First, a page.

NEW YORK -- The "Baby Bombers" punched their ticket for a showdown with the Indians in the American League Division Series presented by Doosan, with Didi Gregorius, Brett Gardner and Aaron Judge all homering to overcome Luis Severino's first-inning exit, leading the Yankees to an 8-4 victory over the Twins on Tuesday in the AL Wild Card Game at Yankee Stadium.
On an electric evening in The Bronx, the Yankees celebrated their first playoff victory since 2012, knocking Twins starter Ervin Santana out after just two innings. Gregorius launched a game-tying three-run homer in the first, Gardner cracked a go-ahead blast in the second and Judge mashed a two-run laser off Jose Berrios in the fourth.
"We got the fans and everybody right back in the game, and from there, we kept it going," Gregorius said. "That just shows how good we are as a team. It's amazing how we feed off each other. It's a team that never gives up."
Judge's homer provided the necessary support, while manager Joe Girardi was forced to lean on his bullpen to record 26 outs behind Severino, who permitted three runs and notched just one out. Severino's departure left the Yanks in the position of needing to become the first team since the 1925 Pirates to win a winner-take-all postseason game while getting one out or fewer from its starting pitcher.
"I just wanted to do everything I could to help our team win," said David Robertson, who notched career highs with 3 1/3 innings and 52 pitches. "I felt like everyone was on board, and no one wanted the season to end tonight."
Yankees relievers held the Twins to one run over 8 2/3 innings, striking out 13. Chad Green answered the call first, firing two strong innings, and Robertson was splendid in getting the ball to Tommy Kahnle, who worked 2 1/3 clean frames. Aroldis Chapman pitched a scoreless ninth inning to send the Yanks to the ALDS.
Minnesota got an immediate lift from Brian Dozier's leadoff homer, the first ever hit in a Wild Card Game, and Eddie Rosario's two-run shot later in the frame threatened to take the juice out of the building. But the Stadium thundered back to life as Santana couldn't hold that lead, and the Yankees added three runs in three innings against Berrios.
"It was a heck of a game, particularly the start," Twins manager Paul Molitor said. "It's a good feeling to know that you have a chance to play with a lead, and you've got your best pitcher out there. But it was kind of a struggle from the start. As for Ervin just missing spots, we had a good plan, we just didn't execute it particularly well."
MOMENTS THAT MATTERED Early response: Making the first postseason appearance of his life at any level, Severino lasted just 29 pitches before yielding to the bullpen, trailing by three runs after Dozier's leadoff homer and Rosario's two-run shot. The Yankees answered immediately in the home half of the first, as Gardner walked and Judge flared a soft single to center field. One out later, Gregorius launched a three-run blast into the right-field seats, marking the shortstop's first career postseason homer.
"We wanted that momentum to stay our way," Gregorius said. "When we ended up tying the game in the first, that meant a lot for us, for the fans and the guys in the dugout. It was just amazing. From there, we kept scoring and that helped us to win the game." More >
Back on top: The Yankees claimed their first lead in the second, as Gardner was buzzed up and in by a Santana fastball, then dropped his bat to watch after cracking the next pitch into the second deck in right field. The Twins tied the game in the third as Byron Buxton legged out a run-scoring fielder's choice, but Gary Sanchez doubled and scored on a Greg Bird single in the home half of the third, providing a lead that the Yanks would not relinquish.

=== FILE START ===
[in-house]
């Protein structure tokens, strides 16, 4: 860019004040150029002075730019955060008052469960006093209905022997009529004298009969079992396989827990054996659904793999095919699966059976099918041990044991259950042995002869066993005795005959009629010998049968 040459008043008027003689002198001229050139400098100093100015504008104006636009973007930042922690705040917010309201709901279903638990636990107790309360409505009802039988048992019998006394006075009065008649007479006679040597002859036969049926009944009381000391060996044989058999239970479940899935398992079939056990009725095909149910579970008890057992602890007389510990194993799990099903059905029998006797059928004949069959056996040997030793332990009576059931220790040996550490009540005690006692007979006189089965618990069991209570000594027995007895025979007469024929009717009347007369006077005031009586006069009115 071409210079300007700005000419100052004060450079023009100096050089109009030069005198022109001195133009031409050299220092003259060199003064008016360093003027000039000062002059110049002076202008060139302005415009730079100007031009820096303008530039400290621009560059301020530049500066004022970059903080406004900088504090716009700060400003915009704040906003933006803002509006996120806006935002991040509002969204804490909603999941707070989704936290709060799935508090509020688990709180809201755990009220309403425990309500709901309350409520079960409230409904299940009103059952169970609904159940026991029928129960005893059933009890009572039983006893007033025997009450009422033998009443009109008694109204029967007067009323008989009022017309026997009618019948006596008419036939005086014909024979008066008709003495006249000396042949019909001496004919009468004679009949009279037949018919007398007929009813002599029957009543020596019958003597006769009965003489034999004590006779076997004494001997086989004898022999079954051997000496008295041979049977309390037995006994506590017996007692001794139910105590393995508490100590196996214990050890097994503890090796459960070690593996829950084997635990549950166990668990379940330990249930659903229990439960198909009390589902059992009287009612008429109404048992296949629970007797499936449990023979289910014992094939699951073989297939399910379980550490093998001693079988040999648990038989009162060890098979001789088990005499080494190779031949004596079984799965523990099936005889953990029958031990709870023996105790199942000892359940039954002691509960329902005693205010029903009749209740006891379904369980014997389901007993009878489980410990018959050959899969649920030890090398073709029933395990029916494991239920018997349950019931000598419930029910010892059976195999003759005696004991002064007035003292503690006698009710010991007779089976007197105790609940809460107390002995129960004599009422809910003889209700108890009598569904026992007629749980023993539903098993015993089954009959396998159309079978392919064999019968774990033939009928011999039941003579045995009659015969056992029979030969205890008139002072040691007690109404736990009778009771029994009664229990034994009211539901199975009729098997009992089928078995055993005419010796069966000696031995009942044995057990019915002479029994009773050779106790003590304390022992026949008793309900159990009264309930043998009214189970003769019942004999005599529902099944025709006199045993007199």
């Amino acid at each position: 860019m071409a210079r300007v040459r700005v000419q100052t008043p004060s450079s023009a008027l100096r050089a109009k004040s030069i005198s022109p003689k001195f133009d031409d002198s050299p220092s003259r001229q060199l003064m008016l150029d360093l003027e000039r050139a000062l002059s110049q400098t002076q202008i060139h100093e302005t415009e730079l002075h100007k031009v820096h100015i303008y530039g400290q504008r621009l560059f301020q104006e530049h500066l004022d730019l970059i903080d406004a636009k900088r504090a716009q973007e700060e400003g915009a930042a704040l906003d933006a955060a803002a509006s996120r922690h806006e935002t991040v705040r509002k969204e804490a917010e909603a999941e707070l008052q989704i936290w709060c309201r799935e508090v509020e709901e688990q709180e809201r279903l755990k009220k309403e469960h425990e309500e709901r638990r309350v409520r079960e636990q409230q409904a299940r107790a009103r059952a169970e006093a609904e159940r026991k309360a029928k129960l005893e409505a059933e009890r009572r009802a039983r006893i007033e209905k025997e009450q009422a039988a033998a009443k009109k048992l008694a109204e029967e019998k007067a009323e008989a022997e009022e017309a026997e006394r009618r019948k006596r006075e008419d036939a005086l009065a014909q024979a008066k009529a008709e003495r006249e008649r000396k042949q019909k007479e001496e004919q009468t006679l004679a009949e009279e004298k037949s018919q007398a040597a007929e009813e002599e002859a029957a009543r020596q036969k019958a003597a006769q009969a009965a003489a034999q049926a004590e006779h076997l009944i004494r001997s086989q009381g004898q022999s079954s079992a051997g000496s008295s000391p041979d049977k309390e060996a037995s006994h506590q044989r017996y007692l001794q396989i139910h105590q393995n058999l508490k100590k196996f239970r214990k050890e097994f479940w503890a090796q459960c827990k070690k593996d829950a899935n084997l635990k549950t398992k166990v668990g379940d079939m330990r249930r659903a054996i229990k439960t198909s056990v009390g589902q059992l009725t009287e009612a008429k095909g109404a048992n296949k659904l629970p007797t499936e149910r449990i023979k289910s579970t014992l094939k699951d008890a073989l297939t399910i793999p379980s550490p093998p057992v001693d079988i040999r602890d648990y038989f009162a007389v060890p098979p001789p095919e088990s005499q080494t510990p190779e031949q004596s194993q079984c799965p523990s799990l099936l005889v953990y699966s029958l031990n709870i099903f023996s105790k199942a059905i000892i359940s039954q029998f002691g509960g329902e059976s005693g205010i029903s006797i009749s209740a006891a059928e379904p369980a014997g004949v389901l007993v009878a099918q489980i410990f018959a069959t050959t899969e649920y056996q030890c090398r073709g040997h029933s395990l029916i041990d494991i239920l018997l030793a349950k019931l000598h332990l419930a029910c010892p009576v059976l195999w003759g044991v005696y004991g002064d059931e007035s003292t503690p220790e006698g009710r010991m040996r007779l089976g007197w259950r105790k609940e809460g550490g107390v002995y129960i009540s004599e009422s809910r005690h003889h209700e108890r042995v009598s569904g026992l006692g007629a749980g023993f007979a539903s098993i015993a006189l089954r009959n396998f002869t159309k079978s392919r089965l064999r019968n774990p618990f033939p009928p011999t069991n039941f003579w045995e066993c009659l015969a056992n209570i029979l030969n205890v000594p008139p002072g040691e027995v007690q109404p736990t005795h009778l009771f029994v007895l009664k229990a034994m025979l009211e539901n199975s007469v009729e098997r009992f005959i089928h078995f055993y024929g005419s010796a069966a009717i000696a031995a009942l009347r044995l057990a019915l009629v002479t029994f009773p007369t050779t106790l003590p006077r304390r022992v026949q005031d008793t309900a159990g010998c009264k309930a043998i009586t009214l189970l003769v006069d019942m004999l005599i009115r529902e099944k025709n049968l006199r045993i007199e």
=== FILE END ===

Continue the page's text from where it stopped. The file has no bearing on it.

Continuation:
"There's a lot on the line in a one-game playoff like this. Anything can happen," Gardner said. "As we found out two years ago, it can all come and go pretty quick, and everything can be done. To be able to move on, it means a lot. I know that all of our guys are super excited about that."
All Rise in October: Already a lock for the AL Rookie of the Year Award and one of the front-runners for the AL Most Valuable Player Award, Judge added another memorable moment to his season tally with his first postseason home run, a two-run shot to left field off Berrios that gave New York a 7-4 lead. According to Statcast™, Judge's homer left the bat at 108.1 mph and was projected at 386 feet.
"He's just very intimidating -- the size and the strength," Molitor said. "There's just a very small margin of error." More >
"Even though we hate that it happened and we're going home unsatisfied, we learned things. We learned about how the energy is going to be in playoff games. We're a young team that's just scratching the surface to win many more years." -- Dozier
"It might have been the best atmosphere I've ever been a part of here. Our fans were just electric all night. That's one of the reasons we play so well here at home. I think our team is built for this ballpark, but I think our fans make a big difference." -- Gardner
SOUND SMART WITH YOUR FRIENDS
Judge became just the third Yankees player to homer in his postseason debut, joining Elston Howard (1955) and Shane Spencer ('98), and the first Yanks rookie to homer in the postseason since Hideki Matsui (2003).
Buxton was replaced defensively by Zack Granite for the bottom of the fourth, two innings after Minnesota's center fielder slammed his back into the wall taking an extra-base hit away from Todd Frazier. Buxton left with upper back tightness.
WHAT'S NEXT Yankees: The Yanks, who have not named a Game 1 starter yet, are expected to hold a workout Wednesday at Cleveland's Progressive Field before opening the ALDS against the Indians on Thursday at 7:30 p.m. ET on FS1. The Tribe has announced that it will pitch right-hander Trevor Bauer (17-9, 4.19 ERA) in the opener.